The immune landscape of common CNS malignancies: implications for immunotherapy

Martina Ott, Robert M. Prins, Amy B. Heimberger*

*Corresponding author for this work

Research output: Contribution to journalReview articlepeer-review

55 Scopus citations

Abstract

Immunotherapy has enabled remarkable therapeutic responses across cancers of various lineages, albeit with some notable exceptions such as glioblastoma. Several previous misconceptions, which have impaired progress in the past, including the presence and role of the blood–brain barrier and a lack of lymphatic drainage, have been refuted. Nonetheless, a subset of patients with brain metastases but, paradoxically, not the vast majority of those with gliomas are able to respond to immune-checkpoint inhibitors. Immune profiling of samples obtained from patients with central nervous system malignancies using techniques such as mass cytometry and single-cell sequencing along with experimental data from genetically engineered mouse models have revealed fundamental differences in immune composition and immunobiology that not only explain the differences in responsiveness to these agents but also lay the foundations for immunotherapeutic strategies that are applicable to gliomas. Herein, we review the emerging data on the differences in immune cell composition, function and interactions within central nervous system tumours and provide guidance on the development of novel immunotherapies for these historically difficult-to-treat cancers.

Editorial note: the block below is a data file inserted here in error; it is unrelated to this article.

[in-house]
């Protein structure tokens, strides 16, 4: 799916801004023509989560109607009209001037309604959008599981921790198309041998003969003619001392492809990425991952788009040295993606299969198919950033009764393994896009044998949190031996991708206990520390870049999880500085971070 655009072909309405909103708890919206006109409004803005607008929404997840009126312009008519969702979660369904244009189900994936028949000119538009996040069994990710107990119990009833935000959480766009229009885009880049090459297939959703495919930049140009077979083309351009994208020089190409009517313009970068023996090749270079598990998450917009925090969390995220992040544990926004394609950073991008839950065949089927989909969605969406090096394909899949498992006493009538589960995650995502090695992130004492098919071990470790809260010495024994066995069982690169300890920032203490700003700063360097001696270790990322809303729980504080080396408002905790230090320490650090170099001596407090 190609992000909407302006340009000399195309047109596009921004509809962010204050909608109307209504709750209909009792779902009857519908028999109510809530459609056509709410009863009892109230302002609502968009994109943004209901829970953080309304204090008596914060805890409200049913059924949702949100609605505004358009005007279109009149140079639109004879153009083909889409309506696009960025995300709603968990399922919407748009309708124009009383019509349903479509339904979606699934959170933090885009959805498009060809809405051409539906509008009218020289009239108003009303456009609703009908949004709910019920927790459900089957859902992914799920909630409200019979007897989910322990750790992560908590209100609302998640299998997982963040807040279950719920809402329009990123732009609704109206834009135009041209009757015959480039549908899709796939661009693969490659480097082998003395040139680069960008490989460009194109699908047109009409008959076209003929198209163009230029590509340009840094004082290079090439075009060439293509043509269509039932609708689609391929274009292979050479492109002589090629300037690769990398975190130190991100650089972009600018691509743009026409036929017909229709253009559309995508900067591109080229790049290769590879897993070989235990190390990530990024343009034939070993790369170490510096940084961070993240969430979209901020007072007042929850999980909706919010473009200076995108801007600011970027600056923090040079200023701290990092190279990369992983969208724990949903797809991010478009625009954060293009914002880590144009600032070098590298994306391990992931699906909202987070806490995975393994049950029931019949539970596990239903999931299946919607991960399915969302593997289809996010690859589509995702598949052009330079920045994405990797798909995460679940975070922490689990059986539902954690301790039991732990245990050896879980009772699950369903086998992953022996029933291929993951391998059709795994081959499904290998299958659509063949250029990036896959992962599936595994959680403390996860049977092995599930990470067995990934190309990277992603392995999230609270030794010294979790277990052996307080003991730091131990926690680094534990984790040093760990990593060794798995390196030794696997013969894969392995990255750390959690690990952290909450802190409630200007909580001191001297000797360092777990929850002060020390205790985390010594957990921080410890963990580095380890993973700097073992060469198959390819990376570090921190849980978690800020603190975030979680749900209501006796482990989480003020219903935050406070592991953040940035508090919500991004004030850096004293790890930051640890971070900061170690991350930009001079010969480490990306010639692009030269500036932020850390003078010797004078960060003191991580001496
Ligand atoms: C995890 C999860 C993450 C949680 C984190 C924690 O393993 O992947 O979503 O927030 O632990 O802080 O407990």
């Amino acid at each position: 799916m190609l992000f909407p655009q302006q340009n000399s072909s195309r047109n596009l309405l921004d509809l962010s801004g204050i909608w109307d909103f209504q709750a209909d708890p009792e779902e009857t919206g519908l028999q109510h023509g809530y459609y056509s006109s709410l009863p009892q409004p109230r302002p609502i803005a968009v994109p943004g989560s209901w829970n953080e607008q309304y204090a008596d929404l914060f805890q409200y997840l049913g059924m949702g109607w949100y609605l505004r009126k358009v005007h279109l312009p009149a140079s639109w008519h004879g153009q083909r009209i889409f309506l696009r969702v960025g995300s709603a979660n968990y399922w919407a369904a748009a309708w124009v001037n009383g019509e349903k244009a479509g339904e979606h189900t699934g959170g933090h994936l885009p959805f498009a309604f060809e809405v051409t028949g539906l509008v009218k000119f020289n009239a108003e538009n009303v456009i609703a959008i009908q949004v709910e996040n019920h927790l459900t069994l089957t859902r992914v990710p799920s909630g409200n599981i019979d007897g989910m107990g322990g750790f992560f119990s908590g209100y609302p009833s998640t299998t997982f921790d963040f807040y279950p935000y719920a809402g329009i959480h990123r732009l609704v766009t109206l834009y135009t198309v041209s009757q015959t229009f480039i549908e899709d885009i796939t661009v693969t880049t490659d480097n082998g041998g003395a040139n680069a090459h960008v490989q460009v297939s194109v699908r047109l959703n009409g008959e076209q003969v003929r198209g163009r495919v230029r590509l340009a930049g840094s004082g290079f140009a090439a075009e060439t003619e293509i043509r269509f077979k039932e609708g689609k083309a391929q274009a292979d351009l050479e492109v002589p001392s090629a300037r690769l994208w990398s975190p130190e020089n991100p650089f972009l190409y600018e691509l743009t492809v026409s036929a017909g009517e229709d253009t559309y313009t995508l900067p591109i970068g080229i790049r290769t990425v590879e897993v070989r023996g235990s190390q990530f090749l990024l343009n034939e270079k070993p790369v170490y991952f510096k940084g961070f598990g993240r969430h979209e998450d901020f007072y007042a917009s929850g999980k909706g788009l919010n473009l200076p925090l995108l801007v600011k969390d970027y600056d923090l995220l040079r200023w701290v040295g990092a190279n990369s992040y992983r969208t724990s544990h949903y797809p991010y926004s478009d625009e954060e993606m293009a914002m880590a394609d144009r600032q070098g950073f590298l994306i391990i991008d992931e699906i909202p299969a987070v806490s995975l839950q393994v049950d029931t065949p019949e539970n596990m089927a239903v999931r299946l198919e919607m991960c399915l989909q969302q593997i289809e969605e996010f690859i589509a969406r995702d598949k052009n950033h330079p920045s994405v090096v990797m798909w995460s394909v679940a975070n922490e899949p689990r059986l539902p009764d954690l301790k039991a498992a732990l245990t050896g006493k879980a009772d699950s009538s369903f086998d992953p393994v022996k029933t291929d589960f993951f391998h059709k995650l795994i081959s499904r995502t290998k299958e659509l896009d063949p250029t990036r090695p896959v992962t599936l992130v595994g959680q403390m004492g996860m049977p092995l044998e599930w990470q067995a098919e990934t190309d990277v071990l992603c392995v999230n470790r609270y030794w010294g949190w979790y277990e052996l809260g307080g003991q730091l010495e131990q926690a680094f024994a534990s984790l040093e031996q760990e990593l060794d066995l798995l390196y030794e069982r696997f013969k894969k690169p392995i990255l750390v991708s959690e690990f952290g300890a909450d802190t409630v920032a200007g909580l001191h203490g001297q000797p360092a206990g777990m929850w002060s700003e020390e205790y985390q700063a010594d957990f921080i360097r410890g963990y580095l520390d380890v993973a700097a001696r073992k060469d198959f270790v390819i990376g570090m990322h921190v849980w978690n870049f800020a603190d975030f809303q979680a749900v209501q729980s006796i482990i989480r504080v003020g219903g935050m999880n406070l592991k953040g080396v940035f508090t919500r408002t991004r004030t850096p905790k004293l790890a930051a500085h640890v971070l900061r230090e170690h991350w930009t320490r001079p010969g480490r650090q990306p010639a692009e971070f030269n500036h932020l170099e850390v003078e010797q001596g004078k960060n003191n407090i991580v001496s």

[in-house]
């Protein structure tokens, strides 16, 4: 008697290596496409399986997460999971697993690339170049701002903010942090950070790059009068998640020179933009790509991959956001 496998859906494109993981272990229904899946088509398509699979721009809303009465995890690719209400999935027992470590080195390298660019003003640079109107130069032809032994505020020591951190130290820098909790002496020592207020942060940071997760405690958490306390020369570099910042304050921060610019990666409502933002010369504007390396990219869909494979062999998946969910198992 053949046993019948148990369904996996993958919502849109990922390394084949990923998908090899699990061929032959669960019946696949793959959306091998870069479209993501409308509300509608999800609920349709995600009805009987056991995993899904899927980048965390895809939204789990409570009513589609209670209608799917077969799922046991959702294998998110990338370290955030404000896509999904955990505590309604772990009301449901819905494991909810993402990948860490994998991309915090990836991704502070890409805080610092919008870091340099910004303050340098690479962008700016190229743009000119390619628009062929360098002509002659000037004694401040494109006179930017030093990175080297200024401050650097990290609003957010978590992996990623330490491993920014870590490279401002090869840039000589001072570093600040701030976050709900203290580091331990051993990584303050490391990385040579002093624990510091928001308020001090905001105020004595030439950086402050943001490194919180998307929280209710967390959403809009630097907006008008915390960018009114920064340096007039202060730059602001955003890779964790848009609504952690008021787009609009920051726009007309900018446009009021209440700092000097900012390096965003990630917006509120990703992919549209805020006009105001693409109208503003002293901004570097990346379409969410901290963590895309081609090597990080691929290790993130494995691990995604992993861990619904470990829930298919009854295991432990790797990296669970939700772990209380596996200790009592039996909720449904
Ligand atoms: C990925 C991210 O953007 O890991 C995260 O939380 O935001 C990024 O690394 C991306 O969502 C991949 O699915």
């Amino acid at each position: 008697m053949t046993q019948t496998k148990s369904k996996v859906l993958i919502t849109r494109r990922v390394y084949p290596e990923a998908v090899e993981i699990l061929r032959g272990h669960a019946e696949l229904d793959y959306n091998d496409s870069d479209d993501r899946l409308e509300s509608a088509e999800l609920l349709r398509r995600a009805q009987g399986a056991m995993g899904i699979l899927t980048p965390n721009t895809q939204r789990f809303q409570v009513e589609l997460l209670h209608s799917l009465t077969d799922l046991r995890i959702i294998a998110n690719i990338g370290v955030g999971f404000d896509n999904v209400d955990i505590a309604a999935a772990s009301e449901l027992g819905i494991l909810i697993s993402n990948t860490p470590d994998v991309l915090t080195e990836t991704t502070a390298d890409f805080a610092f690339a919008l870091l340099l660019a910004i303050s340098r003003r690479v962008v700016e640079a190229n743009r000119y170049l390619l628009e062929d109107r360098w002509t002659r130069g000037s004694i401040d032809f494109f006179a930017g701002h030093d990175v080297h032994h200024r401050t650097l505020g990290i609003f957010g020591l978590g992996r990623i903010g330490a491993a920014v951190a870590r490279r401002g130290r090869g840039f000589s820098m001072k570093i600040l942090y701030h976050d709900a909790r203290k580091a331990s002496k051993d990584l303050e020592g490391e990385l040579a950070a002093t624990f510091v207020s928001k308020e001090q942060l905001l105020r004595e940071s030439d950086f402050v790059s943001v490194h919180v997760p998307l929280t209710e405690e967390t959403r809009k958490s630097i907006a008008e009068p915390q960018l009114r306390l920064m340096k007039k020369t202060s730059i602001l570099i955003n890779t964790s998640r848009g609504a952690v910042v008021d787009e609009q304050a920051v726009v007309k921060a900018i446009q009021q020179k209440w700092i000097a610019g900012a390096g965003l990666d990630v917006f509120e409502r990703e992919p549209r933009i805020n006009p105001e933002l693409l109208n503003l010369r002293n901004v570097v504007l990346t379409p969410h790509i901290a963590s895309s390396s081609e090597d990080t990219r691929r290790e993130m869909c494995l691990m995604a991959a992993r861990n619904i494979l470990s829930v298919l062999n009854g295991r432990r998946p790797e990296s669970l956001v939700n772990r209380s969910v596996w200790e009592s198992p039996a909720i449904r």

Original languageEnglish (US)
Pages (from-to)729-744
Number of pages16
JournalNature Reviews Clinical Oncology
Volume18
Issue number11
DOIs
StatePublished - Nov 2021

ASJC Scopus subject areas

  • Oncology

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